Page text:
Hi, friends. Happy Friday! It's Labor Day weekend and I am definitely ready for a break from work. How about you?
I've been quiet here the past few weeks. My aunt passed away and I've had a very stressful last three weeks at work. Thanks for your patience while I took some time for myself.
I'm excited to be back and sharing some TV and movie recommendations with you. Before I get into what I've been watching lately, here's a look at a few things coming up:
- Tuesday, September 7 - Beanie Feldstein stars as Monica Lewinsky in American Crime Story: Impeachment on FX. I love Beanie and am excited to see her take on this role.
- Friday, September 17 - Season three of Sex Education on Netflix is almost here! This show makes me laugh so much and also gets the awkardness of high school in a way that few others have.
- Wednesday, September 22 - Netflix debuts season four of Dear White People. If you aren't watching this show, you should be.
OK! Lots to share this week. Here we go.
1. Count Me In (Netflix) - The best thing I watched this week was a documentary on Netflix about drummers. It features dozens of professional musicians talking about how they discovered their love of the drums, their path to performing with a band, and what it was like to travel the world playing live shows.
All of the drummers who were interviewed come from high caliber bands, including Queen, Foo Fighters, Red Hot Chili Peppers, Hole, Motley Crue, Iron Maiden, Jane's Addiction and more.
If you love music, you will love this film.
2. Kissing Booth 3 (Netflix) - Do I count down to the release of teenage rom-coms? I sure do. And I had been waiting on this one a while. If you didn't watch the previous two, this trio of films is about a love triangle between Elle (Joey King), her best friend Lee (Joel Courtney) and Lee's older brother / Elle's crush Noah (Jacob Elordi).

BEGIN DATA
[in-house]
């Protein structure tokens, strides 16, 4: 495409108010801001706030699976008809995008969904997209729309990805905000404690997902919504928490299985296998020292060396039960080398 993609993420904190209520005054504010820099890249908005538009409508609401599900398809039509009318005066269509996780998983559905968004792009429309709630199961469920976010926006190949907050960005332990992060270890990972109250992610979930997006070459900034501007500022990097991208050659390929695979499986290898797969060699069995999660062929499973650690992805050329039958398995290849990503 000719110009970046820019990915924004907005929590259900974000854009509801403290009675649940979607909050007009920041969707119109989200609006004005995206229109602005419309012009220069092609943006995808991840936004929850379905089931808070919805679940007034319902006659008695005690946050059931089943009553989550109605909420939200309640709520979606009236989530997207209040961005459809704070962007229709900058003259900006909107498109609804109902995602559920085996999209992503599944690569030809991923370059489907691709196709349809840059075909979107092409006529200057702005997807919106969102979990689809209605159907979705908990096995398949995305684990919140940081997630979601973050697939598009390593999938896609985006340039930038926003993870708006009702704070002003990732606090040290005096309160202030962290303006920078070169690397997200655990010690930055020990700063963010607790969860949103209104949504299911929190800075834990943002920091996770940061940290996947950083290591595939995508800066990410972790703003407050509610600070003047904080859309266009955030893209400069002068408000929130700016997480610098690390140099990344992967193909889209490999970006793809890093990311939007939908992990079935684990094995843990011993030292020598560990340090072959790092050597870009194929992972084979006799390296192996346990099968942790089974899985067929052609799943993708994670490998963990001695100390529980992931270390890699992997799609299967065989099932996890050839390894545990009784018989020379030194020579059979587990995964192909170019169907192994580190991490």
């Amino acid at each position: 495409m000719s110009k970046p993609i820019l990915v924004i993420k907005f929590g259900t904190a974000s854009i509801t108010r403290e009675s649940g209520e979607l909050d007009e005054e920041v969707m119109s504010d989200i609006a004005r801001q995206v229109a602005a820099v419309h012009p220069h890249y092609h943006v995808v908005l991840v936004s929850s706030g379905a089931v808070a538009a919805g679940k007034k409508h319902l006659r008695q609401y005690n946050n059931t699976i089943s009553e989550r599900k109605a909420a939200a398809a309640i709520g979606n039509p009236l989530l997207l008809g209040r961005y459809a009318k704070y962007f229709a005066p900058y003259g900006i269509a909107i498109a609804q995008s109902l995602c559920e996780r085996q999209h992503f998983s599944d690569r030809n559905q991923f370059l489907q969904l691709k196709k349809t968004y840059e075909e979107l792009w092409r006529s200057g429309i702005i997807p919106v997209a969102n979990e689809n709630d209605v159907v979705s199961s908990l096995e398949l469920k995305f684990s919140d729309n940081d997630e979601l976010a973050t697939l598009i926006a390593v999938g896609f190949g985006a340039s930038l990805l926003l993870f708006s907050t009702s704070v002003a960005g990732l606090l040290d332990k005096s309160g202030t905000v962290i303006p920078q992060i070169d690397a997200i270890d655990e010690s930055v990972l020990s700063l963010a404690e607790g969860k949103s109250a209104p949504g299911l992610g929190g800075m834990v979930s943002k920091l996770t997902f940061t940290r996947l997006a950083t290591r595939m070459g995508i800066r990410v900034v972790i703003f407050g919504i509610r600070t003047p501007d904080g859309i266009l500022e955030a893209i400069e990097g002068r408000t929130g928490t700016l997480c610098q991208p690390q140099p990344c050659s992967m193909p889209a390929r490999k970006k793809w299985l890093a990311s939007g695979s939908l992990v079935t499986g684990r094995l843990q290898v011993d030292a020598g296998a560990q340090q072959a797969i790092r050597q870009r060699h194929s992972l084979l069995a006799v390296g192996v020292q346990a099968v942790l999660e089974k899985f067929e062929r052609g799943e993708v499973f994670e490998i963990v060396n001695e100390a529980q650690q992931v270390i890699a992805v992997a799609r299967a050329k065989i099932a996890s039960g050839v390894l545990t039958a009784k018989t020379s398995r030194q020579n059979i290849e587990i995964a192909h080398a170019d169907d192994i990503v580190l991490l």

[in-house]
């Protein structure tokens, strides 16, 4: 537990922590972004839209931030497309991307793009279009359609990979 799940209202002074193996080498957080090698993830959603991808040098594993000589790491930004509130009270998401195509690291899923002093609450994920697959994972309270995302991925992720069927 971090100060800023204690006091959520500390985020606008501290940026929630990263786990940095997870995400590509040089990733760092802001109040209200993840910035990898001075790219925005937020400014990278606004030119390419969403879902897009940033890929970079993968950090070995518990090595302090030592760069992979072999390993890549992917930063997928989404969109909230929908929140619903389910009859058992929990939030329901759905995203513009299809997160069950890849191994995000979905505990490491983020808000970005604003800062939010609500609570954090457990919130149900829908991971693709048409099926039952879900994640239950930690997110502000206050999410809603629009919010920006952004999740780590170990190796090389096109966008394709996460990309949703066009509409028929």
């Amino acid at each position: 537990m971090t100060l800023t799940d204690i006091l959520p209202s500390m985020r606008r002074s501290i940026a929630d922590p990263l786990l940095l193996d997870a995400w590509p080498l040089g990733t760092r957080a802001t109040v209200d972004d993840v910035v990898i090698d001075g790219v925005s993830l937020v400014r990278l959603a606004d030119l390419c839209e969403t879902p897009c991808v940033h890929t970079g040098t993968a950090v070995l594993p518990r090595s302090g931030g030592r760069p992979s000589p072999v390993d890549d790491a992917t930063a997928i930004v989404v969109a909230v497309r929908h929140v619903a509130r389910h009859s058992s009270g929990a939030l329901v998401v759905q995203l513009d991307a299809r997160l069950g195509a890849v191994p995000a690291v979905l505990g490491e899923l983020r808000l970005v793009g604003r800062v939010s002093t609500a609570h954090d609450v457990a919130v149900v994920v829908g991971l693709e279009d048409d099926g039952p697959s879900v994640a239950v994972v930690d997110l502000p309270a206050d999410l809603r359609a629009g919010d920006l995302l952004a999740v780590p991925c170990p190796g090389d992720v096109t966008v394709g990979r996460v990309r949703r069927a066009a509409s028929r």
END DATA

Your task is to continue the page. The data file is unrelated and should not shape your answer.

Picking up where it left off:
The third and final movie takes place the summer before Elle and Lee are set to leave for college. Elle is dragging her feet on where she's planning to go - to Berkeley with Lee or to Harvard with Noah. Lee and Noah's parents are planning to sell the beach house they all grew up going to every summer, so the trio offers to stay in the house and get it ready for showings.
Elle and Lee create and epic bucket list for their last summer at the beach, which leads to many slapstick moments. There's a flash mob scene that had me grinning ear to ear. And just you wait for the Race Day scene at the local go kart track.
I didn't love this movie as much as the first two, and I was particularly disappointed in the ending. The final scene left me wanting so much more. That said, on a rainy day, doing these as a triple feature would be an absolute delight.
3. Modern Love (Amazon) - I am a huge fan of the Modern Love column in The New York Times and I used to love their podcast (when it was produced by WBUR). When I heard it was becoming a TV series for Amazon, I was excited. I liked the first season, but felt certain things where lost in translation from page to screen.